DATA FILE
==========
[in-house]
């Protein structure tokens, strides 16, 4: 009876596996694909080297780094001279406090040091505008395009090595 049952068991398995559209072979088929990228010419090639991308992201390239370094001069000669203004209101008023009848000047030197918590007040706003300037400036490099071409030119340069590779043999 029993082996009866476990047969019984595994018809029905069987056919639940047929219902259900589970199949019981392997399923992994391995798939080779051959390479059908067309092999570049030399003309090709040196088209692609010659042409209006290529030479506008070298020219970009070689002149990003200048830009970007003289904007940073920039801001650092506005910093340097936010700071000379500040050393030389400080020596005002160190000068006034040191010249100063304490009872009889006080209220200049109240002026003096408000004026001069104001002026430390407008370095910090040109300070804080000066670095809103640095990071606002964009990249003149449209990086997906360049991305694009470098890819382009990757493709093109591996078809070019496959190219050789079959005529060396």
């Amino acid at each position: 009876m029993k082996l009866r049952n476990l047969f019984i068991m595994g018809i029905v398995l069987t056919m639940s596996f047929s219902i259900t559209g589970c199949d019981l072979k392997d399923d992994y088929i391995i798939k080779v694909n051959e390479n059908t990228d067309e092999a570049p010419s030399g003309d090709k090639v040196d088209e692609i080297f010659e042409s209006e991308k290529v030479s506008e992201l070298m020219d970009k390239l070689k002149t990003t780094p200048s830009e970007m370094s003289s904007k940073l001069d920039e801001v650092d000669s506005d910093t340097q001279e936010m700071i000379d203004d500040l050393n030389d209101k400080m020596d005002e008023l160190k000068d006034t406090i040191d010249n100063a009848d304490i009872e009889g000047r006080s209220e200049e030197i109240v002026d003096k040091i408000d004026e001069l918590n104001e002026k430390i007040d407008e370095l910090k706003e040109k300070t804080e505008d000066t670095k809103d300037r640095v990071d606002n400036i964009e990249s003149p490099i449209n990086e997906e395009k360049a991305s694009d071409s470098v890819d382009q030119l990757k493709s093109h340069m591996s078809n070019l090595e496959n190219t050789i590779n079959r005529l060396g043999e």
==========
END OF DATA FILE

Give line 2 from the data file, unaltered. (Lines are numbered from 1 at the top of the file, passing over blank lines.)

């Protein structure tokens, strides 16, 4: 009876596996694909080297780094001279406090040091505008395009090595 049952068991398995559209072979088929990228010419090639991308992201390239370094001069000669203004209101008023009848000047030197918590007040706003300037400036490099071409030119340069590779043999 029993082996009866476990047969019984595994018809029905069987056919639940047929219902259900589970199949019981392997399923992994391995798939080779051959390479059908067309092999570049030399003309090709040196088209692609010659042409209006290529030479506008070298020219970009070689002149990003200048830009970007003289904007940073920039801001650092506005910093340097936010700071000379500040050393030389400080020596005002160190000068006034040191010249100063304490009872009889006080209220200049109240002026003096408000004026001069104001002026430390407008370095910090040109300070804080000066670095809103640095990071606002964009990249003149449209990086997906360049991305694009470098890819382009990757493709093109591996078809070019496959190219050789079959005529060396």